public function seeBooksCustomPostTypePage(AcceptanceTester $I)
  {
    // I go to the Books admin page, and I should be able to see the title of the CPT.
    $I->amOnPage('/wp-admin/edit.php?post_type=book');
    $I->see('Books');

    // Here other acceptance criteria can be added (see columns, create new post and add content and see it successfully created, etc.).
  }
}

You can also write acceptance tests without classes, but they look neater this way (Cest format). The official Codeception documentation has a good introduction about the syntax, and some detailed explanation of the Cest classes.

Functional tests

The functional tests test the functionality from the perspective of a developer.

Here you could test some custom validation rules, Ajax requests and similar.

Integration tests

These tests will test code modules in the context of a WordPress app.

You would test each of your functionality (usually split across different functions) using integration tests. For instance, say we have created a custom rest route that will handle the contact form functionality - you would POST some data to it, and, depending on the data, expect some result. During this test a lot of your code functionalities will be tested - rest setup and existence of correct route, route validation, your business logic that handles data sent to the route, email sending, etc.

In your tests/wpunit/Routes you could create a ContactRouteTest.php file

<?php

declare(strict_types=1);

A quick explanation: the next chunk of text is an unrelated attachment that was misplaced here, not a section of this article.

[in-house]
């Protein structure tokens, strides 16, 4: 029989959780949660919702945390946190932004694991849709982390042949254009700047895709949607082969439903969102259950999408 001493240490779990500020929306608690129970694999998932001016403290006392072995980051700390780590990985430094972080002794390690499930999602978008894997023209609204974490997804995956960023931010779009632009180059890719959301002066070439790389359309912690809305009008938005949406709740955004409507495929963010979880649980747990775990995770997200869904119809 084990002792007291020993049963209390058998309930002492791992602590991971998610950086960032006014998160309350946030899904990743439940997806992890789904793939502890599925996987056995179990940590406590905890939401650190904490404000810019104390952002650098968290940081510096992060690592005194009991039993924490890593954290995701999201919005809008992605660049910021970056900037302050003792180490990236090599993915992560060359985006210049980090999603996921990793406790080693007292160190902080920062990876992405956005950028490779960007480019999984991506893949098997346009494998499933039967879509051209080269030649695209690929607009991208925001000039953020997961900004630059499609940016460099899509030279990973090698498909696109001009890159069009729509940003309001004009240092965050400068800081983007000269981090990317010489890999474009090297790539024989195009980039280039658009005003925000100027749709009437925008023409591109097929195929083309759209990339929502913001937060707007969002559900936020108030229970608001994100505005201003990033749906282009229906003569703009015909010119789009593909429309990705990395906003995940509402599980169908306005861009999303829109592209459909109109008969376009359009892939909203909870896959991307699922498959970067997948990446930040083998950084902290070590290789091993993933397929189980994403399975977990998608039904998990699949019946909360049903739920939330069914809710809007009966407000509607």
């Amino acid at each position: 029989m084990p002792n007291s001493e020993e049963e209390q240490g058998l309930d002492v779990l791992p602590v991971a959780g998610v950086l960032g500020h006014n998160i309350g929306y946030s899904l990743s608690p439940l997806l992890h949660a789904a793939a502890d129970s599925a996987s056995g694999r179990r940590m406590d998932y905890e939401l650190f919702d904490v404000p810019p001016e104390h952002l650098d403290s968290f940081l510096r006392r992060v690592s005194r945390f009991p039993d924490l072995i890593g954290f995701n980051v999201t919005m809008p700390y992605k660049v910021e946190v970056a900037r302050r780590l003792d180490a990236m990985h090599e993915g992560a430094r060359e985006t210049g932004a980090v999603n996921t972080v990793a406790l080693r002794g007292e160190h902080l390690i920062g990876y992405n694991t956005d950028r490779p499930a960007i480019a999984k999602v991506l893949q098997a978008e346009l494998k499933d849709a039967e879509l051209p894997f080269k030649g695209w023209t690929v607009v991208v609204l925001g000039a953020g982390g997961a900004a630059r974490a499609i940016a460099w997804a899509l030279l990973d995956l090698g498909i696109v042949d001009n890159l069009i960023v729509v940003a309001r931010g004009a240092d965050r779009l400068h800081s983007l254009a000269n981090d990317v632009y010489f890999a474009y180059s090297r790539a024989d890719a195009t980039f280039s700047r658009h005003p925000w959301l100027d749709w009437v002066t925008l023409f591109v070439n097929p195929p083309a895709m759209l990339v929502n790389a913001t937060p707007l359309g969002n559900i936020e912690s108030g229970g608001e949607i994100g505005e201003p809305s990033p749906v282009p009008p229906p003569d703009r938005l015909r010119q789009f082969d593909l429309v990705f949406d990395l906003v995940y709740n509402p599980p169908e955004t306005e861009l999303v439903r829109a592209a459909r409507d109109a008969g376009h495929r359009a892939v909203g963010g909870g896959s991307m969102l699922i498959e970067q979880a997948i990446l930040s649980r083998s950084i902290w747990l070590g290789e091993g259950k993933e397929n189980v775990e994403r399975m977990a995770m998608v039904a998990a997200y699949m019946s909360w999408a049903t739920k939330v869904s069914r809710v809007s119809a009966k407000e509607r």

namespace Tests\WPUnit\Routes;

use Codeception\TestCase\WPTestCase;
use MyPlugin\Routes\Endpoints\Contact;

class ContactRouteTest extends WPTestCase
{
  private $request;
  private $route_name;

  public function setUp()
  {
    parent::setUp();

    // Set up a REST server instance.
    global $wp_rest_server;

    $this->server = $wp_rest_server = new \WP_REST_Server;
    do_action( 'rest_api_init' );

    // Helper.
    $this->route_name = '/' . Contact::NAMESPACE_NAME . Contact::VERSION . Contact::ROUTE_NAME;

    $this->request = new \WP_REST_Request( 'POST', $this->route_name );
  }

  public function tearDown()
  {
    // Test cleanup.
    global $wp_rest_server;
    $wp_rest_server = null;

    parent::tearDown();
  }

  public function testRouteIsRegistered()
  {
    $routes = $this->server->get_routes();

    $this->assertArrayHasKey($this->route_name, $routes);
  }

  public function testRequestWasSuccessful()
  {
    $this->request->add_header('Content-Type', 'application/json;charset=utf-8');
    $this->request->set_body('{"name":"Test Testovski", "email":"test.email@email.com", "message":"Sample Message", "recaptcha":"some_random_string"}');

    $response = $this->server->dispatch( $this->request );
    $data = $response->get_data();

    $this->assertEquals( $data['http_response'], 204 );
    $this->assertEquals( $data['message'], 'Contact us email is sent. You will be contacted soon.' );
  }

  public function testHoneypotResponseIsTriggered()
  {
    $this->request->add_header('Content-Type', 'application/json;charset=utf-8');
    $this->request->set_body('{"website":"true", "name":"Test Testovski", "email":"test.email@email.com", "message":"Sample Message", "recaptcha":"some_random_string"}');

    $response = $this->server->dispatch( $this->request );
    $data = $response->get_data();

    $this->assertEquals( $data['code'], 403 );
    $this->assertEquals( $data['message'], 'bot_detected' );
  }

  // Other cases would go here.

}

In the context of WordPress, integration might also mean testing that filters used by the code have the expected effect.

Unit tests

Unit test always test single classes or functions (units) in isolation.

Say we have a validator class that validates email. We would want to make sure that class works as expected, regardless if it's in the WordPress context or not. Unit tests is where stubbing/mocking/spying of dependencies is used to gain total control over the input and context the class is using.